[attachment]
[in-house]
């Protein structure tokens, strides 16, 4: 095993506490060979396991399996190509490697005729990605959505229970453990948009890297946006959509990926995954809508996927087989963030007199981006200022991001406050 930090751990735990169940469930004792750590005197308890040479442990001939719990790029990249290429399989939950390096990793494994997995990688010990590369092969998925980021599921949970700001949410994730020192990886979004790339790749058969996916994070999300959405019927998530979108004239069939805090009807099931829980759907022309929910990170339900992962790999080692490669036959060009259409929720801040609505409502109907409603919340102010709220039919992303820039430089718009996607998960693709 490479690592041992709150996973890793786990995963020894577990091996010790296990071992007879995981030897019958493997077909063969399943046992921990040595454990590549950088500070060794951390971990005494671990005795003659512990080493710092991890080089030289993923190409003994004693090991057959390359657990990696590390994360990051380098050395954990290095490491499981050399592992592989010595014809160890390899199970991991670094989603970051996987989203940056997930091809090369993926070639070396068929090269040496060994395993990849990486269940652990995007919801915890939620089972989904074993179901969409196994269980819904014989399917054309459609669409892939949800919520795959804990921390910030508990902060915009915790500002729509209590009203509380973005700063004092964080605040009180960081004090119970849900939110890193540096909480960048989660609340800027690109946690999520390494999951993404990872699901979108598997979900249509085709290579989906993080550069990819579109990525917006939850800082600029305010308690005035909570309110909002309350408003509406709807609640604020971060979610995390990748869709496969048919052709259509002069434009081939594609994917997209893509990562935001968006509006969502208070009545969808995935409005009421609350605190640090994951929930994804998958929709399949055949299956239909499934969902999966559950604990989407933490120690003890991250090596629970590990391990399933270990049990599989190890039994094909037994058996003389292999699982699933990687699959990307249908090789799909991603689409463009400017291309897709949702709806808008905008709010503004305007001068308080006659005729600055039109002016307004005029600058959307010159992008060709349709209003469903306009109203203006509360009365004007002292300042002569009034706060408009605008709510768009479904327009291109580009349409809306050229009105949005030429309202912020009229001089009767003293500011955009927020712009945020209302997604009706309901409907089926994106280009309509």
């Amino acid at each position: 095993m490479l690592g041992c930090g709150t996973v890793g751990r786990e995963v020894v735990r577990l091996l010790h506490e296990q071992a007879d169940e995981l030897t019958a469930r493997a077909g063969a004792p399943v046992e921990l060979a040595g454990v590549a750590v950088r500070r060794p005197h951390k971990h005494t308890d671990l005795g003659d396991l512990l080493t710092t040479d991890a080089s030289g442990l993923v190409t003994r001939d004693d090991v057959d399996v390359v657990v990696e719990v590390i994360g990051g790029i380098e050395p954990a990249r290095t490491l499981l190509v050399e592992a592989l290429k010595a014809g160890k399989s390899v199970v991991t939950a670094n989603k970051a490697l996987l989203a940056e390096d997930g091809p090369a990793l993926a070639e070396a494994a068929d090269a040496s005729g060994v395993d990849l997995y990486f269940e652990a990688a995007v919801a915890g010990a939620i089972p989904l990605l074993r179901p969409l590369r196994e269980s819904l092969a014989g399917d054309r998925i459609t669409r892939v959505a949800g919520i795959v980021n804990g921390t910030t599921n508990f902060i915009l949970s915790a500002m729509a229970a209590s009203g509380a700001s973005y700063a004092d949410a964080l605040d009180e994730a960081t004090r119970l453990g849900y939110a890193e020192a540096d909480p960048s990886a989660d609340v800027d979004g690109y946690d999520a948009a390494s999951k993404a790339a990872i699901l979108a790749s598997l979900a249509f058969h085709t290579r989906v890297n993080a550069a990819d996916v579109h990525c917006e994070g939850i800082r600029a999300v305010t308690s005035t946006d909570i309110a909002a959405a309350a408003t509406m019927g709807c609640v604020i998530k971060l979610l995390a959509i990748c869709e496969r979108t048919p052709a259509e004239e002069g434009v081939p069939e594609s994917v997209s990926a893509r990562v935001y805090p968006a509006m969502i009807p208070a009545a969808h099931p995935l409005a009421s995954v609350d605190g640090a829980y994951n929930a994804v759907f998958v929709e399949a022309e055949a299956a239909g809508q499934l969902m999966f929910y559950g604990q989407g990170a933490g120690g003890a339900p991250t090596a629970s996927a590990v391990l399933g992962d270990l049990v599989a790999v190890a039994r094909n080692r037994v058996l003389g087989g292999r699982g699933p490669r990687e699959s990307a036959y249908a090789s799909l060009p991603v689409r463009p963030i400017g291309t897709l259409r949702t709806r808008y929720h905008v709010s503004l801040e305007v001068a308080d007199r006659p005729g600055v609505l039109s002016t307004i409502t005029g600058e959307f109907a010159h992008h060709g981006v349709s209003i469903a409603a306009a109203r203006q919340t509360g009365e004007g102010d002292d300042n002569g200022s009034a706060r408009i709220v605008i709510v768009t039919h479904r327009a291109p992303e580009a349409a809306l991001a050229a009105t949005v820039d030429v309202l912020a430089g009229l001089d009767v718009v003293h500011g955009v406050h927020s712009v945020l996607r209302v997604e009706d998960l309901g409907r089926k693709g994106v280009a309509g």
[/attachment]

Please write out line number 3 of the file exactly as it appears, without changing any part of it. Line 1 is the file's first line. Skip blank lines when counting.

């Amino acid at each position: 095993m490479l690592g041992c930090g709150t996973v890793g751990r786990e995963v020894v735990r577990l091996l010790h506490e296990q071992a007879d169940e995981l030897t019958a469930r493997a077909g063969a004792p399943v046992e921990l060979a040595g454990v590549a750590v950088r500070r060794p005197h951390k971990h005494t308890d671990l005795g003659d396991l512990l080493t710092t040479d991890a080089s030289g442990l993923v190409t003994r001939d004693d090991v057959d399996v390359v657990v990696e719990v590390i994360g990051g790029i380098e050395p954990a990249r290095t490491l499981l190509v050399e592992a592989l290429k010595a014809g160890k399989s390899v199970v991991t939950a670094n989603k970051a490697l996987l989203a940056e390096d997930g091809p090369a990793l993926a070639e070396a494994a068929d090269a040496s005729g060994v395993d990849l997995y990486f269940e652990a990688a995007v919801a915890g010990a939620i089972p989904l990605l074993r179901p969409l590369r196994e269980s819904l092969a014989g399917d054309r998925i459609t669409r892939v959505a949800g919520i795959v980021n804990g921390t910030t599921n508990f902060i915009l949970s915790a500002m729509a229970a209590s009203g509380a700001s973005y700063a004092d949410a964080l605040d009180e994730a960081t004090r119970l453990g849900y939110a890193e020192a540096d909480p960048s990886a989660d609340v800027d979004g690109y946690d999520a948009a390494s999951k993404a790339a990872i699901l979108a790749s598997l979900a249509f058969h085709t290579r989906v890297n993080a550069a990819d996916v579109h990525c917006e994070g939850i800082r600029a999300v305010t308690s005035t946006d909570i309110a909002a959405a309350a408003t509406m019927g709807c609640v604020i998530k971060l979610l995390a959509i990748c869709e496969r979108t048919p052709a259509e004239e002069g434009v081939p069939e594609s994917v997209s990926a893509r990562v935001y805090p968006a509006m969502i009807p208070a009545a969808h099931p995935l409005a009421s995954v609350d605190g640090a829980y994951n929930a994804v759907f998958v929709e399949a022309e055949a299956a239909g809508q499934l969902m999966f929910y559950g604990q989407g990170a933490g120690g003890a339900p991250t090596a629970s996927a590990v391990l399933g992962d270990l049990v599989a790999v190890a039994r094909n080692r037994v058996l003389g087989g292999r699982g699933p490669r990687e699959s990307a036959y249908a090789s799909l060009p991603v689409r463009p963030i400017g291309t897709l259409r949702t709806r808008y929720h905008v709010s503004l801040e305007v001068a308080d007199r006659p005729g600055v609505l039109s002016t307004i409502t005029g600058e959307f109907a010159h992008h060709g981006v349709s209003i469903a409603a306009a109203r203006q919340t509360g009365e004007g102010d002292d300042n002569g200022s009034a706060r408009i709220v605008i709510v768009t039919h479904r327009a291109p992303e580009a349409a809306l991001a050229a009105t949005v820039d030429v309202l912020a430089g009229l001089d009767v718009v003293h500011g955009v406050h927020s712009v945020l996607r209302v997604e009706d998960l309901g409907r089926k693709g994106v280009a309509g």